The trailers that lost track extended to three games following the Clippers' 107-101 defeat on Thursday. Portland overcame a slow start to the attack to control the lead for an extended period of the second half. Due to a rally by Lou Williams and Kavi Leonard in the fourth quarter, she did not have the advantage. Out of a forgotten first half and roughly the last three minutes, the Blazers showed signs of improvement.
The loss is never ideal, but Antwerp Simmons and Hassan White have made valuable contributions in the second half. For Damien Lillard and SP McCullum to succeed, these efforts will have to become the standard for injury-depleted blazers.
Before the Nets visit Portland, here's a look at the Los Angeles score.
The action opened with the Clippers pushing the pace of the offense, leaving their form early in the season. Using the downhill movements of Patrick Beverly and Kavi Leonard, LA created an open look. When those shots didn't fall off, Clippers celebrated on the offensive boards generated by forced rotations of the Blazers' interior defenders. Coach Doc Rivers's team finished the open frame with seven offensive rebounds, an advantage of five boards in that column.
Offensively, Jay McCullum connected on only one of the first five attempts. Lillard stabilized the Blazers' score by seven points, and Kent Basemore kept pace with Lou Williams after the second units hit the ground. The Clippers finished the first quarter with a 26-22 lead.
The modest shooting performance in the first quarter reached a new degree in the second quarter. The Blazers' one-possession ownership has challenged the layout of all three levels, lowering their field goal percentage to 32% at halftime. Portland's shooting fights have been complemented by Ivica Zubac's dominance of Whitehead. Clippers' big fella easily provided jumps, collected fasting and completed his teammate's attempts at the opposite end.
Aside from the fight, the Blazers had two positives in the second period: Mario Ezona's defense against Leonard and a one-day offensive attempt to keep Portland at an incredible distance. The Clippers headed to the dressing room with a 47-40 advantage.
The Blazers came out of the halftime with a whole different energy. Stopped by a sudden mobile phone, Clippers' advantage on the glass suddenly vanished. That enthusiasm took him to the offensive end, where the former big man of JET began to roll over the screens, creating chances at the edge. Lillard and McCullum added Whitehead's effort with a cunning dribble move. Both guards took turns, haunting their defenses with careful timely attempts from the bow.
The Blazers finished the third quarter with a 76-70 lead.
Following the effort to rebuild White's door in the third quarter, Simmons turned the spotlight. Simmons established control early, exploding all 12 points on the Blazers in the first six minutes of the fourth quarter. Awakened by his shooting outside, Simmons opened lanes and controlled the pace with his outside shooting.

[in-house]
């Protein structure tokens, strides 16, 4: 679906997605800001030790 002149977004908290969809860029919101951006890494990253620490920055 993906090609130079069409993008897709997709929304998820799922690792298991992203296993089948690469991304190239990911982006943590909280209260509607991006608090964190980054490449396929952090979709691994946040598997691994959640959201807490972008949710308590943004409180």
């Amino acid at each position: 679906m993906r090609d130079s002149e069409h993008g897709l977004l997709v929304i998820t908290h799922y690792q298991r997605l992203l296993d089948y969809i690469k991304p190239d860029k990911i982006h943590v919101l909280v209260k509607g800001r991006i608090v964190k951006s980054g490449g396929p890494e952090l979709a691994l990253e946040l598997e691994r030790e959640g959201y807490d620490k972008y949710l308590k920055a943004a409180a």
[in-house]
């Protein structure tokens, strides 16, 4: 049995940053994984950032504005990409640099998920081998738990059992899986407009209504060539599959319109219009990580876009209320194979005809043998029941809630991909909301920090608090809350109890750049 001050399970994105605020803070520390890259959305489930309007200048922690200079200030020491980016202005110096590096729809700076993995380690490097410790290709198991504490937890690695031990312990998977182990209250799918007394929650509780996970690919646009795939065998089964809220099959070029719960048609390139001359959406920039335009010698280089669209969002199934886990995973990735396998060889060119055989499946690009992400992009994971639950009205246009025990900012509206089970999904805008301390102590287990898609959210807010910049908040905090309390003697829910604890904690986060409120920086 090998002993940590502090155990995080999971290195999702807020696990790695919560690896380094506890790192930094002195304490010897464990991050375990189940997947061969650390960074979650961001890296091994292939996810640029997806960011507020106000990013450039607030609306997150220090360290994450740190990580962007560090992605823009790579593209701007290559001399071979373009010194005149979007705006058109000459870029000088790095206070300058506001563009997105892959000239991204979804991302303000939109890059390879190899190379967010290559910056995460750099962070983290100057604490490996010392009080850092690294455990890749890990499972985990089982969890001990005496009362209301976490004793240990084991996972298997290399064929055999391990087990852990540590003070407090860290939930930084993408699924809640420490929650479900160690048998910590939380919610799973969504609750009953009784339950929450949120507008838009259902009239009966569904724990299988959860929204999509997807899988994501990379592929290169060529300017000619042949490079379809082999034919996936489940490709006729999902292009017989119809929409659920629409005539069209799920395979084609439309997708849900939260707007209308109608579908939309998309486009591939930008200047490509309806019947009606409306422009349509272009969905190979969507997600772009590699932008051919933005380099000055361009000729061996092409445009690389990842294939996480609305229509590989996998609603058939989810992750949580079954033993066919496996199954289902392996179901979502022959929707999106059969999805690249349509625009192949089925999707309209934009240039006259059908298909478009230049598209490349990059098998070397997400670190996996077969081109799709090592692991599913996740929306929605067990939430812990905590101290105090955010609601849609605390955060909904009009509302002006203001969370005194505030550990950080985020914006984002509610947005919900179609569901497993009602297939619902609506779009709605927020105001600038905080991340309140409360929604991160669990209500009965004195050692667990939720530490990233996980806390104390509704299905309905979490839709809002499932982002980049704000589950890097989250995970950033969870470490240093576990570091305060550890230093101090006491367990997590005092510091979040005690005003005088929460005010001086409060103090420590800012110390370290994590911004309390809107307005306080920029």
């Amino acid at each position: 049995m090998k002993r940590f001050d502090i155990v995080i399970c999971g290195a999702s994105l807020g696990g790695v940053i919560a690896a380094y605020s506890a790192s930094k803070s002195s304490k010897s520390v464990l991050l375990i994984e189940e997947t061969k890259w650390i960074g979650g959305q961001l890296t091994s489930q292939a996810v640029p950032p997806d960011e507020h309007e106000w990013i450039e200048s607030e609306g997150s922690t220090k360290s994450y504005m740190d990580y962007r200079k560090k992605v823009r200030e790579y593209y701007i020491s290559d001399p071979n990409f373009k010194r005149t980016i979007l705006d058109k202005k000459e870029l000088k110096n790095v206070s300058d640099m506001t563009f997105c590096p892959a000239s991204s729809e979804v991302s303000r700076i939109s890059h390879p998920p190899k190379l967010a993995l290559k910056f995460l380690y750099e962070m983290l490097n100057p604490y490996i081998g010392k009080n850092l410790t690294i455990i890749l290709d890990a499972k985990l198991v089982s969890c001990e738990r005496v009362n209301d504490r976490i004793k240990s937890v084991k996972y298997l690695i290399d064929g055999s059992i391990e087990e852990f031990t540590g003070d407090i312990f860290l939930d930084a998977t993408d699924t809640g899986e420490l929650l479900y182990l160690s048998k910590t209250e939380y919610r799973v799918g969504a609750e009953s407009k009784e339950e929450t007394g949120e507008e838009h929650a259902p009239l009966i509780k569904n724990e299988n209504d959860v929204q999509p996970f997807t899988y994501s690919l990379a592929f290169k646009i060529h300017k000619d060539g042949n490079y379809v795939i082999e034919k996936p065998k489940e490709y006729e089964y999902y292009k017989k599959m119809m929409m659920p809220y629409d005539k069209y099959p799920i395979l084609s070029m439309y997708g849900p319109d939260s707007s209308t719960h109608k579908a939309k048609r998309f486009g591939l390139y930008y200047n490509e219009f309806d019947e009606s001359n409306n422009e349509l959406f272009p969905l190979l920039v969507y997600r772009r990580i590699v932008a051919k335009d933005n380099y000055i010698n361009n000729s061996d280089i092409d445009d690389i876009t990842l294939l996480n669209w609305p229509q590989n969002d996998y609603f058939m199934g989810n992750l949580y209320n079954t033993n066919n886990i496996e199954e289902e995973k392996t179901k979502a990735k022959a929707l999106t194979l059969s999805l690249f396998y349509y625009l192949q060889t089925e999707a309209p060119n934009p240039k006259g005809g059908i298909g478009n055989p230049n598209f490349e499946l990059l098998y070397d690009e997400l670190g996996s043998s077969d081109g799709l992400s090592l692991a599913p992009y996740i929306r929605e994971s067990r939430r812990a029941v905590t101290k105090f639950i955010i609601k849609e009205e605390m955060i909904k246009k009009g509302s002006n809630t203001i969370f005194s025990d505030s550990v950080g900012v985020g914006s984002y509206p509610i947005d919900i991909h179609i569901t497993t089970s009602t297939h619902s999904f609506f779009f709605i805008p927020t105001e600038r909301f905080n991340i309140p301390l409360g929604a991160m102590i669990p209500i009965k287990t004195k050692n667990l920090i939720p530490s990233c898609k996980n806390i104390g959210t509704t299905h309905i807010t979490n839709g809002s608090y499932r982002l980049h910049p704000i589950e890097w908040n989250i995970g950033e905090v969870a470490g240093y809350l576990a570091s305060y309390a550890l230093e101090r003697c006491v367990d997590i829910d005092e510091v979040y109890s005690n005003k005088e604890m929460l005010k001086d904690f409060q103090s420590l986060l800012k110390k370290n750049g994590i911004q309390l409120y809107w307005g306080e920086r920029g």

Portland's leadership began with an act of disappearance when a three-headed LA attack was carried out. Montreux Farrell helped the Clippers establish their revanchist dominance, Williams secured a timely achievement, and Leonard imposed his will in the fourth quarter of 18 points. Leonard's arrival at the end of the game softened the Blazers 'lead, but Williams threw a three-point lead with 32.5 seconds remaining to extend the Clippers' lead to 103-99. Portland has never recovered, surrendering victory after a prolonged free-throw exhibition at the last minute.
Aided by a disappointing half-time analysis by the TNT crew, White's effort was heavily scrutinized. He was absolutely on fire in the first half at both ends of the field. White was routinely caught on the block when hunting for blocks instead of coming back and he was a step late to boxing his opponent when the attempts came off the arc. Offensively, he was stunned by the screens, often staying in place instead of moving to the bucket. When catching the ball, he often decided to shoot over the smaller defenders rather than powering to the edge.
The third quarter brought little return. White shifted his legs offensively and he was able to play Zubac off the pitch. Until equal efforts are made, White House critics will have plenty of ammunition.
White finished with 17 points and 19 rebounds (nine offensive) in 27 minutes of action.
Present versus Future
The battle between the backup keepers served as a great highlight for Thursday's match. Both Simmons and Williams took turns dominating the action at certain points. Williams has proven that he can easily generate anything from nothing. Even more impressive than that, he somehow maintains a chemistry with teammates regardless of floor staff. Simmons depicted the early frame of the same archetype. Because of his ability to move the floor and beat opponents at his own pace, Simmons has become a key ingredient of the second unit and composition of the time.
Williams finished with 26 points, while Simmons kept up with 17.
Rear door operated
Lillard finished with 22 points and six assists. His best work came against second-year winger Landry Hammett. The former Wichita state guard struggled to find an answer to the puzzle presented by Lillard.
McCullum's slow start was saved by a 14-point lead in the second half. Like Lillard, McCullum finished with 22 points. The former League schedule continued to struggle from above the arc. During Portland's current three-game losing streak, MacCallum went 3-16 in the distance.
Out of the box
The Blazers return to Portland to face the Nets on Friday.